Onishi is also president of Toyohashi University of Technology and in 2015 approved a three-year research project at the university for developing a protective mask against poison gas.

The influential Science Council of Japan, which includes some 2,000 top scientists, has been discussing whether to amend council statements dating back to 1950 and 1967 declaring “never to engage in military research”.

Dwindling research funding landscape

Prime Minister Shinzo Abe’s conservative administration launched the new subsidies in 2015 for universities and research institutions with the aim of strengthening Japanese defence technology.

Against dwindling national grants for academic research – an annual dip of 1% – the defence ministry fund will disburse JPY30 million annually for a research project, up to a record JPY11 billion this year. In 2016 some 58 applications from universities were received for the JPY600 million defence ministry research allocation, of which nine projects were picked for grants.

The Japanese Coalition Against Military Research in Academia is also concerned that the huge rise in the budget for military-related research coupled with a drop in the general research budget will distort research in Japan away from non-military research.

“Japan is on the way to forming a ‘military industry-academic complex’”, said a coalition statement on 28 December. It said this would “greatly distort national affairs”.

It could also blur the distinction between military and civilian research in important areas such as robotics and artificial intelligence if departments not involved in defence-related research within a university collaborate with departments receiving such grants.

Opting out

Despite the lure of cash, several leading private and national universities, such as Hiroshima University and Kansai University, have announced that they will not support applications for such funds by their researchers.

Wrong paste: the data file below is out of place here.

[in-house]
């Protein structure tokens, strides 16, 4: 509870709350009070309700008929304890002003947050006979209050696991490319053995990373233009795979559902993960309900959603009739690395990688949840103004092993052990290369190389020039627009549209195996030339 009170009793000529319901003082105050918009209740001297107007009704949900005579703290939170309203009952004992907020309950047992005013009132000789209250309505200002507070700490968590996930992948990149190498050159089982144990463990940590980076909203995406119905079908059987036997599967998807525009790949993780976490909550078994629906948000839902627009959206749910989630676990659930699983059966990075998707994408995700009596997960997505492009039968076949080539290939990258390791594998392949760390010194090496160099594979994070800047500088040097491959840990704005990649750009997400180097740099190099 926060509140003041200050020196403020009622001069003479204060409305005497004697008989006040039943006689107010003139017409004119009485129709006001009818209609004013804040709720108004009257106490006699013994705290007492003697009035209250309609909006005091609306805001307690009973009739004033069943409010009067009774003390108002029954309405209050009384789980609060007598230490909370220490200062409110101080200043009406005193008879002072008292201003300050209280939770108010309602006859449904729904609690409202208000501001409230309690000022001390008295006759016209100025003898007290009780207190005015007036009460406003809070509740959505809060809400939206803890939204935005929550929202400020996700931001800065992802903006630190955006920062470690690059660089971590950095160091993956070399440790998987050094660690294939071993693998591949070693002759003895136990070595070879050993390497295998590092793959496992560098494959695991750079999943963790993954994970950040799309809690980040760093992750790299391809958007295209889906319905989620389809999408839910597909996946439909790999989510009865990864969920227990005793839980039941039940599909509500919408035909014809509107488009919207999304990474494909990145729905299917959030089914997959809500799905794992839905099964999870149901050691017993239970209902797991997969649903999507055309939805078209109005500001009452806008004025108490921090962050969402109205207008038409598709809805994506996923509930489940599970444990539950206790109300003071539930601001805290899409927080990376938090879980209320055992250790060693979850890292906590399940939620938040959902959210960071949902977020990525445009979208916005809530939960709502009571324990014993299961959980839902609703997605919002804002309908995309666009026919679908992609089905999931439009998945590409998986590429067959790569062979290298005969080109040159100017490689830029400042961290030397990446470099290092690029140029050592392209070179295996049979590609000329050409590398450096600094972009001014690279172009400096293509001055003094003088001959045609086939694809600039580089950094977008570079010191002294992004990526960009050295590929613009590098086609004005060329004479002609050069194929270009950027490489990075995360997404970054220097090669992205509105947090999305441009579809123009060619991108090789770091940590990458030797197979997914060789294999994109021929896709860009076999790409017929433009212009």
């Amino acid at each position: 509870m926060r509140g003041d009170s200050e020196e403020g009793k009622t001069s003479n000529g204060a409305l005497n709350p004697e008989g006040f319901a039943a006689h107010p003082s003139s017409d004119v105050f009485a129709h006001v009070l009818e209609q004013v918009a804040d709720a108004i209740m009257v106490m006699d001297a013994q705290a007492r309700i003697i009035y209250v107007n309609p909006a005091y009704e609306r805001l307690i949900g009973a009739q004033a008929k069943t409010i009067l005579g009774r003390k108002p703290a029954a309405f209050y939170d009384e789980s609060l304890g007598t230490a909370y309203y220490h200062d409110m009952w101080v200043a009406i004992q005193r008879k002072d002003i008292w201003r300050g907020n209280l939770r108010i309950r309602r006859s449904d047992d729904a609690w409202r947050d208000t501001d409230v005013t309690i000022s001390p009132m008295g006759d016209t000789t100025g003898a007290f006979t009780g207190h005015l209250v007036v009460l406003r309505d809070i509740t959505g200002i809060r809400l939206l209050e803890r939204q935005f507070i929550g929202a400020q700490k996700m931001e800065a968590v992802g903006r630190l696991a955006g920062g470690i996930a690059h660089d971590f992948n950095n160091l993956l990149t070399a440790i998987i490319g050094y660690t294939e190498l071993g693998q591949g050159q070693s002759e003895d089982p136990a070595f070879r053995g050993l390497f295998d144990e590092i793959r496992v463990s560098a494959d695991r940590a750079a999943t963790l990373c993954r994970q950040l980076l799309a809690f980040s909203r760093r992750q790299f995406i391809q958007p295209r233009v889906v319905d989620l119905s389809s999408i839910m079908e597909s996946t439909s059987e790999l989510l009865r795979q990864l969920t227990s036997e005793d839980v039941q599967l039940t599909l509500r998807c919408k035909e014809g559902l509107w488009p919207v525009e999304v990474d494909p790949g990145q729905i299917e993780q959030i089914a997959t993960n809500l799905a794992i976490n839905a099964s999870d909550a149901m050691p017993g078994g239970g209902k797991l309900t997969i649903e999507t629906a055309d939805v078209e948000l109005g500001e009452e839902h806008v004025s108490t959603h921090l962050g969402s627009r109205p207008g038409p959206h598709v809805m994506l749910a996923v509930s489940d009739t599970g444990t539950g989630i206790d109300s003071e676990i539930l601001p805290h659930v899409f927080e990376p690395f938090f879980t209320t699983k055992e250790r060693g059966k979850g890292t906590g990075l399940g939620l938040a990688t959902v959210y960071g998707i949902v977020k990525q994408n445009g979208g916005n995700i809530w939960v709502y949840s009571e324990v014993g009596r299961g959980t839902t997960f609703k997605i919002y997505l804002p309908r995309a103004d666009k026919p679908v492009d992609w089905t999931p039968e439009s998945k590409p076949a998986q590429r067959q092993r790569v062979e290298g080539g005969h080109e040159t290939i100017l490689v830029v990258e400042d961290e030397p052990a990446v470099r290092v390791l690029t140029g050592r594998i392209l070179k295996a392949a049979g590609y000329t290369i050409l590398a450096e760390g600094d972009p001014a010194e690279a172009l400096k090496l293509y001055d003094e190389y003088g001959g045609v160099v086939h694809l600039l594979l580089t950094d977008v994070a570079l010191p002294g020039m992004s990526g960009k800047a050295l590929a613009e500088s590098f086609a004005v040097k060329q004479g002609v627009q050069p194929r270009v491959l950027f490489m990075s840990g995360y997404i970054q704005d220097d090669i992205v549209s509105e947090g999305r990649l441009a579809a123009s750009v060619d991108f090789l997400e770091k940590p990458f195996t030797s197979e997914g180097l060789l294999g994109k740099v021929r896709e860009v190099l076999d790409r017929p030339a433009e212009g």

“We remain sceptical of the goals of this research programme. While the fund is officially for boosting deterrence, we are acutely aware of the dangers posed by the real use of research. Research for defence is likely to be linked to support military aggression,” said Kosako Manabu, head of the research planning section at Hiroshima University.

He said while gaining research funding is a priority, the university will adhere to its commitment to peace. Following the devastating atomic bombing of the city in 1945 by the United States, Hiroshima University strictly bans any link to military activities.

Japan, a charred nation, surrendered to western Allied Forces on 9 August 1945, ending World War II, after the second atom bomb was dropped in Nagasaki. Some 72 years later, Abe is pursuing a new agenda for Japan, with plans to change the peace clause in the Constitution while expanding the role of Japanese Self-Defense Forces to work in combat areas with the United States military.

The Defense Ministry White Paper of 2015 and 2016 states a need for Japan to beef up its defence capabilities and cites the North Korean nuclear missile threat to security in the region, and the rise of China's naval and military influence in Asia as priority concerns for Japan.

That policy justifies an increase in the defence budget at JPY5.1 trillion or 1% of gross national product – roughly the equivalent of national education spending.